User Error

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Today, I got a sense of what it's like to be a user. Not of drugs, but of technology. As in, the one to whom the phrase "user error" is attributed.

I never liked that phrase. To me, it feels like blame on the user end, and as Donald Norman can tell you, often user error is as a result of bad design. In my case, I had followed all instructions, as had the staff assistant who was assisting me. We checked, we double-checked, and because we had problems before, we even triple-checked. This time, when things didn't work as they were supposed to (for the fourth time, I might add), I sent a note off to the powers-that-be explaining that we were done using their system and would be looking for something else.

Today, I spoke with a very nice person who was clearly not trying to make me feel bad, but who said that it appeared that we hadn't done thus-and-so in order to make the system work. I double-checked with the staff assistant, who outlined doing exactly what we had been instructed to do. While the tech on the phone was clear that it was "possible" there was a glitch, we are also clear that none of us is absolutely 100% certain that we clicked the one button. So in the end, I'm left thinking that the help desk is probably thinking (as would I, were I sitting where they are) that we were the ones who erred.

But here's the thing: I'm not a novice computer user. I can write code, install a CMS, and even mess with PHP if a gun were held to my head. But I'm left feeling incompetent. And why is that? Because, as Norman tells us, technology is the one area where the user blames his/herself even when design is bad.

Now, I don't think the instructions (written by this group and the nice person who helped me) are necessarily bad. However, I do think the system is highly unusable, from a usability perspective. So why do I feel like an idiot anyway?


Vince Verbeke Author Profile Page said:

Becuase your "human" and this is a good thing.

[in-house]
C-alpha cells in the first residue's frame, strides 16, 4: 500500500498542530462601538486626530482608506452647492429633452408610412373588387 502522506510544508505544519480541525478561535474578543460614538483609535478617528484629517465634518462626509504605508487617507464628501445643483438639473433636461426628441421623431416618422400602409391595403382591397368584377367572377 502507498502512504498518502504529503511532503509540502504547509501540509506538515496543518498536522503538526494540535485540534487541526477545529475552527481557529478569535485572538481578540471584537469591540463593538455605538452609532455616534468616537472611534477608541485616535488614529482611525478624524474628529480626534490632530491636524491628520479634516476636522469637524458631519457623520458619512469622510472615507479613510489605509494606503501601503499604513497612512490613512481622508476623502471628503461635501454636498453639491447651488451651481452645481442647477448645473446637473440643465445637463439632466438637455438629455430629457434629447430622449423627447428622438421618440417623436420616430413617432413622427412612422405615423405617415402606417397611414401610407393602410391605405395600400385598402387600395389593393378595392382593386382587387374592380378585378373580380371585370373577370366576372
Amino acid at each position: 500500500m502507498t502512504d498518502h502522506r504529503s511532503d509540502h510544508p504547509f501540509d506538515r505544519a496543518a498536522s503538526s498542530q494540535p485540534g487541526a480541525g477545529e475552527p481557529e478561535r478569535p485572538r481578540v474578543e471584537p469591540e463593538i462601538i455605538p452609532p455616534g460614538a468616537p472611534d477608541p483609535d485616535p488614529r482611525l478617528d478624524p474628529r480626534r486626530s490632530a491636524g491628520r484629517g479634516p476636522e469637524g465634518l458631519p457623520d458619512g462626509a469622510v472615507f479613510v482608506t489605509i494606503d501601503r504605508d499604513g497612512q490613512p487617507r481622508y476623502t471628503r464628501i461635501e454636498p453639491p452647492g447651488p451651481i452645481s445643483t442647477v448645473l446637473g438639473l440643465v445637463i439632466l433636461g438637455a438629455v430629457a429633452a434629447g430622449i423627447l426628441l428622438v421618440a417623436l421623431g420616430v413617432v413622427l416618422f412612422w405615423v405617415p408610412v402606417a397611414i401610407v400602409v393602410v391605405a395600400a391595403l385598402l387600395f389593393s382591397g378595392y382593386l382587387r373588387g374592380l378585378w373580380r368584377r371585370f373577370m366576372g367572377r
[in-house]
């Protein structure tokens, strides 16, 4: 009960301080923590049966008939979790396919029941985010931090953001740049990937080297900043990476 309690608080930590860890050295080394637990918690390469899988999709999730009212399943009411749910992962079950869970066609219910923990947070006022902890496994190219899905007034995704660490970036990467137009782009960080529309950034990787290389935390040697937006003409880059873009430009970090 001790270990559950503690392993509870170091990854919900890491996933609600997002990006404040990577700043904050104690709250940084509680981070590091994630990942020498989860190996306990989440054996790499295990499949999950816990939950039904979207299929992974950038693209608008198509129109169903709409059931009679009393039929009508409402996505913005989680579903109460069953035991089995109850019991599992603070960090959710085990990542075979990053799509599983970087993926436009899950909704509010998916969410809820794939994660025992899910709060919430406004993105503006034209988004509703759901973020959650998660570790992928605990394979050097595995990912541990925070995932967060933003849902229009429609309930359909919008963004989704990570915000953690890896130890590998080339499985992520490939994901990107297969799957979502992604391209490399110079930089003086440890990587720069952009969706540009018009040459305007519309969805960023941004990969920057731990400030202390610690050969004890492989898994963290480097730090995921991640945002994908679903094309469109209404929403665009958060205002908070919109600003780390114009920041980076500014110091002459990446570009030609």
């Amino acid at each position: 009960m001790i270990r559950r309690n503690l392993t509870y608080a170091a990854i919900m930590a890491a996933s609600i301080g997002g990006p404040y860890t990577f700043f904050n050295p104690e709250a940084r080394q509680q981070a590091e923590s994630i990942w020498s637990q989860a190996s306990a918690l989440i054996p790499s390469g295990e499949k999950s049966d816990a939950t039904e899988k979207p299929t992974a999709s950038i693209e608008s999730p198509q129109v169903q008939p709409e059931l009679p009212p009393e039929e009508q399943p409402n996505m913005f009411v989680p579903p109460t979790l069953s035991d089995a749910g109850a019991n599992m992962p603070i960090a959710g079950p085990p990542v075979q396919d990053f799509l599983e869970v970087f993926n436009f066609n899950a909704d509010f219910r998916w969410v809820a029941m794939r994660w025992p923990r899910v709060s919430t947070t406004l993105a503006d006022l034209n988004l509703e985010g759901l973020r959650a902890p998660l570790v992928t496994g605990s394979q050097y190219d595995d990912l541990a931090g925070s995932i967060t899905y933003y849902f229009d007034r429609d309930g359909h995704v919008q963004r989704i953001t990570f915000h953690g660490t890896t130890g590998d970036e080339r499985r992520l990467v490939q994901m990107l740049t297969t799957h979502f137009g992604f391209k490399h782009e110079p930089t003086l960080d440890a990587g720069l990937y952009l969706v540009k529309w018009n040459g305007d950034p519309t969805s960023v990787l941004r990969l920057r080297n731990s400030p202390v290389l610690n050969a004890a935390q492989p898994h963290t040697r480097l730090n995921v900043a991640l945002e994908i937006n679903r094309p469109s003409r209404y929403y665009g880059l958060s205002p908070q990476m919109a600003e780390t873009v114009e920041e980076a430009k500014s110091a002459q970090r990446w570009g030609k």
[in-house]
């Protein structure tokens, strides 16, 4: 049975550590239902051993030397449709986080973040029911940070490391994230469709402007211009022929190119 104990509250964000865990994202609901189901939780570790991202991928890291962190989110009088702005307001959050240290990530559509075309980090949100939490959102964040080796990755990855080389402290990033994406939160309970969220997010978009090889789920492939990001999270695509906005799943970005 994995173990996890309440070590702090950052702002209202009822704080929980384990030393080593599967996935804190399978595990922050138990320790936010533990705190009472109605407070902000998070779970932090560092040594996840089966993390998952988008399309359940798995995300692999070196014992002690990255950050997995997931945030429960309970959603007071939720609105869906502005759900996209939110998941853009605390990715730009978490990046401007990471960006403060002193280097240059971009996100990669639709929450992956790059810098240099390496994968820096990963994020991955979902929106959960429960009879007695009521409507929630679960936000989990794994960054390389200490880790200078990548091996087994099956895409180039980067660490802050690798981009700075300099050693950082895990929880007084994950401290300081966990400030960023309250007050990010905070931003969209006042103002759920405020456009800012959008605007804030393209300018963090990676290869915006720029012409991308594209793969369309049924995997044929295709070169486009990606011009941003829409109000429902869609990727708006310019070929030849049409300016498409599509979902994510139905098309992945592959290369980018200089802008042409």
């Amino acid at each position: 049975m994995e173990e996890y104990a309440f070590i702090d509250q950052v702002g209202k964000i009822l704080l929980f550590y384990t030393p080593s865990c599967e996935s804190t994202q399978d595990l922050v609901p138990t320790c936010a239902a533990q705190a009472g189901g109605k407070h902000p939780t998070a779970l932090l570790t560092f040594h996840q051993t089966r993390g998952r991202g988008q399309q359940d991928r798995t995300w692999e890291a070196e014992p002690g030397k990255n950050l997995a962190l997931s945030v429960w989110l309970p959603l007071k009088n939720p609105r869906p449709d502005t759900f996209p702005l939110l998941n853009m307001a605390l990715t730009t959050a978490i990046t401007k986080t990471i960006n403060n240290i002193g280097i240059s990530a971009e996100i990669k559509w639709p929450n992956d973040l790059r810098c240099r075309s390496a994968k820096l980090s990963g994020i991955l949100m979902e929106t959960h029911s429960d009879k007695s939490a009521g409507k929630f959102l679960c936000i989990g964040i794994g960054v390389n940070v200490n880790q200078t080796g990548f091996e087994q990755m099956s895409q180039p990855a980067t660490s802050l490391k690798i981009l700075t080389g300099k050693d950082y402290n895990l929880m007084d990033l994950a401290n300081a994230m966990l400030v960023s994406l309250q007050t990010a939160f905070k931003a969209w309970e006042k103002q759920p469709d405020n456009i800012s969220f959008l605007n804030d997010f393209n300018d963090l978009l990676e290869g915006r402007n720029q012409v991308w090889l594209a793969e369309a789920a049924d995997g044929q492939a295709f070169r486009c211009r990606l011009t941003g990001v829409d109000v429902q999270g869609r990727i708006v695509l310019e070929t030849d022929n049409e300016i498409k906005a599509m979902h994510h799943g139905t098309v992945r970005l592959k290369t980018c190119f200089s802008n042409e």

Sarah Cook said:

Years ago I once received an error message of "User Error (what else?)" while trying to enroll in a web-based training course at Penn State. It doesn't get much more arrogant and condescending than that.

I think it's important and perhaps essential for technologically sophisticated people to feel like end users--and to remember that feeling. It's one of the few ways to overcome the curse of knowledge.

Certainly many people do misunderstand complex systems (and even simple ones), and that results in lots of work for the customer-support staff. On the other hand, you come across a whiff of arrogance now and then, like the coder working on a business system who said, "If [the end-users] can't understand how to use these entries, they don't deserve them."

Try this thought experiment: imagine telling me the model, make, and year of your car.

Got it?

I'll bet you have in mind something equivalent to "2002 Honda Civic." In other words, the year, make, and model--the reverse of the prompt I gave.

I spent way more time than I like to remember trying to convince a programmer that year/make/model is the default model that ordinary people use for their cars. He'd used model/make/year, but the people working with the system would be collecting information from the general public and entering it into predefined fields.

I'm convinced the programmer had an internal logic at work that made sense to him. All too often, though, that's logic that's never encountered the real world.

Maurice Hamoy of Inset Systems said once, "Watching a videotape of a user interacting with your product can be excruciating. It's like watching a horror movie you've seen before....You know they're heading for big trouble. You want to be able to yell at them, "No! No! Don't go in there! You'll never get out!"

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This page contains a single entry by Stevie Rocco published on June 9, 2010 7:40 PM.

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